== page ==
Psychology partly made the answer for me, if not fully. From what I understood, the biological genes set the extreme limits, but the human will and determination is free to exercise within those limits. With a healthy and happy environment, the children do have higher odds of leading more satisfied lives. We cannot possibly overreach our genes, but the limits do give our environments enough scope to lead lives as we would. For not everybody had the comforts of a private room, yet great writing is known to have come up from the messiest of places. For people are known to have survived on lonely islands, swum great lengths and eaten fellow human beings if the time called for it- yet they couldn’t escape the confines of their own biology.

This is precisely where Mowgli becomes so relevant- Mowgli, as a human being, cannot help but use his fingers and limbs because he simply can. But he can easily climb trees and run extremely fast because he had been taught so; he can speak the language because he grew up conversing the language. In the end, he is the most content in the ‘Mowgli way’, his own way of living comprising a mix of both human and animal behaviors. And that is what we must strive for- limited as we are by our own generational advantages and disadvantages while becoming more and more like our parents every passing year, we can always learn from the past and forge a new to the future,  to be set as an example by others.

Fleeting Thoughts on Kapoor and Sons (Since 1921)

I saw Kapoor and Sons over the weekend and was very pleasantly surprised to find that it was actually a really heartwarming and insightful movie (I also watched Ki and Ka over the weekend but more on that in the next post). Much had been spoken about Rishi Kapoor’s makeup which was apparently done by the same people who did Brad Pitt’s in The Curious Case of Benjamin Button, and it really was quite brilliant.

I didn’t find Alia Bhatt’s role to be very significant, so I won’t be mentioning her much; Sidharth Malhotra and Fawad Khan were serious eye candy, and it’s worth going to the theatre just for them. In fact, I had a dream last night starring a very good looking guy bearing a striking resemblance to Fawad Khan. Ratna Pathak and Rajat Gupta were their usual genius selves, and everybody all together came out to form a very fun group.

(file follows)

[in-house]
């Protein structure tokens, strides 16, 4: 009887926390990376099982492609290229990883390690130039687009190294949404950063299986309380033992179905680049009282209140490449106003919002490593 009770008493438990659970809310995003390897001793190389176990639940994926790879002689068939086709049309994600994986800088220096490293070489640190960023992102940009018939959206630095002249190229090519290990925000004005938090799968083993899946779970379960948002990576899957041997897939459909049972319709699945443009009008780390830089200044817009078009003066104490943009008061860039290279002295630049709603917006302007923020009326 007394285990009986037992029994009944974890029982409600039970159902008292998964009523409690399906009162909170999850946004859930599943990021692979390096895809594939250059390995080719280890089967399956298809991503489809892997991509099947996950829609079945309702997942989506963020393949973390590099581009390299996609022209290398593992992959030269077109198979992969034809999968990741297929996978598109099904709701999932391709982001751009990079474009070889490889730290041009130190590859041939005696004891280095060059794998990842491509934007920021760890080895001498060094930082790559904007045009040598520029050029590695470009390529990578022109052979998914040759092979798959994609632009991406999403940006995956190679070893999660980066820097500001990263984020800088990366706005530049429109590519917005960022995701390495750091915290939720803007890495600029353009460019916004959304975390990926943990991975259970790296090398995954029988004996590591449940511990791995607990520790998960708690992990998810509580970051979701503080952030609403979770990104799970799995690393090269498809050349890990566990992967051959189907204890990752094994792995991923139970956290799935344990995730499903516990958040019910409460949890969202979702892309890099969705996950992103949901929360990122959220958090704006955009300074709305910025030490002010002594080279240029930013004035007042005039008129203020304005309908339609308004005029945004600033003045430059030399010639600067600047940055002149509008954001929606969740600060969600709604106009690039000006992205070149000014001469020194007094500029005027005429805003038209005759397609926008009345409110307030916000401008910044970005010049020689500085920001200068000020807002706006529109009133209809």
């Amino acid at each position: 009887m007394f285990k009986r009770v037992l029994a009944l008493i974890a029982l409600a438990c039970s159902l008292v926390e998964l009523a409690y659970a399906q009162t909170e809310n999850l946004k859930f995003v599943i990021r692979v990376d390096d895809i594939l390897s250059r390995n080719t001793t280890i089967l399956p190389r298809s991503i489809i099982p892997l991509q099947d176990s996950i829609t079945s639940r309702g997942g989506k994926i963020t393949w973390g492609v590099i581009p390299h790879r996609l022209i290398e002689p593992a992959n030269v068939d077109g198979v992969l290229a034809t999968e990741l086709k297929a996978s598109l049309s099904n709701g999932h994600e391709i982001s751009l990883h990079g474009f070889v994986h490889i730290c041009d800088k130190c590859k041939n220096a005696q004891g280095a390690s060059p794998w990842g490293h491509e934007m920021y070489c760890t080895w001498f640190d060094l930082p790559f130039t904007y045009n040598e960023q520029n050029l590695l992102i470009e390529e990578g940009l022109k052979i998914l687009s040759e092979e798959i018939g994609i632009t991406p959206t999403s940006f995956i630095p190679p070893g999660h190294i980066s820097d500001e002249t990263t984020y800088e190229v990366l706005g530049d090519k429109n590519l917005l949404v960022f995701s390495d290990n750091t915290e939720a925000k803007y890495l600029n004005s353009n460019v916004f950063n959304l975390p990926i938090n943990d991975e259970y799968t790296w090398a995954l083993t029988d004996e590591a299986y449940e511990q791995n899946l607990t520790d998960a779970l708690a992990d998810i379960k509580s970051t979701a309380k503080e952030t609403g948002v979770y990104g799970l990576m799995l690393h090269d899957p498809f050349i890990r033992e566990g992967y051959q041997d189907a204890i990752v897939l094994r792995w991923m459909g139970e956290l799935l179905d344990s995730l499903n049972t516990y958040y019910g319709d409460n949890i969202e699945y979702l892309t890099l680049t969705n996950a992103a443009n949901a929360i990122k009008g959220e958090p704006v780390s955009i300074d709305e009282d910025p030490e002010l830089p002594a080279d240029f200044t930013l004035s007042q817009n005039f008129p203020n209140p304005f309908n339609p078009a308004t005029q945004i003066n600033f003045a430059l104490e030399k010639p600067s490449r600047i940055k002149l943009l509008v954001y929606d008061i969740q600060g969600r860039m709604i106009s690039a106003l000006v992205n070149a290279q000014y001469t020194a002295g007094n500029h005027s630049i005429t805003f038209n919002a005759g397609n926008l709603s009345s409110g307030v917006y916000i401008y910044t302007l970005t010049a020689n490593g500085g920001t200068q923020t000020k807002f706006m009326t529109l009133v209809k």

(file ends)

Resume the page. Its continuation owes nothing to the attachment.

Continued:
It is the story of the Kapoor family when the dadu, Rishi Kapoor gets a heart attack, so Fawad Khan and Sidharth return from London and New Jersey respectively to the small town of Coonor in Kerala. Old family banter ensues as we observe a family that doesn’t seem very different than ours, and slowly secrets unfurl.

  1. The Portrayal of Family: All families fight. Even the ones containing two boys as good looking as Fawad and Sidharth. Nothing can change that. What you can change is your patience level- the movie helps us see ourselves in a critical light, and reminds us that it would all do us well to shut up once in a while and do things for the other person.
  1. The film sadly comes off as giving the message that you’ve got to love your family no matter what- that’s a bit problematic. By idolizing the unit of family to that extent, the movie sweeps over the murkier aspects of the individuals. Like seriously, the fact that Rajat Gupta had been cheating on Ratna Pathak for a long, long time is not okay, and definitely not something to be forgiven. It should have been shown that it is okay to walk out of a family as well, if the family cannot treat you right.
  1. But hey, they do show that all family members make well-meaning mistakes, that their intention was never to hurt, and intentions, however misguided, do count.
  1. The ending was remarkably good- there is no happy ending, and it isn’t shown as if anything is solved or sorted. There is, however, a step towards acceptance.
  1. In this film, as is done in many others, death is used. In art, the use of death to make people realize, to make them regret, to bring them together, to make them forgive- it is an easy way out. To do all this over a passage of time because you just come to accept a person, that is the more difficult path.

All in all, a very fun watch which raises enough larger questions on the nature of this life. I couldn’t stop crying in the second half; S. couldn’t stop laughing. At me, not at the movie.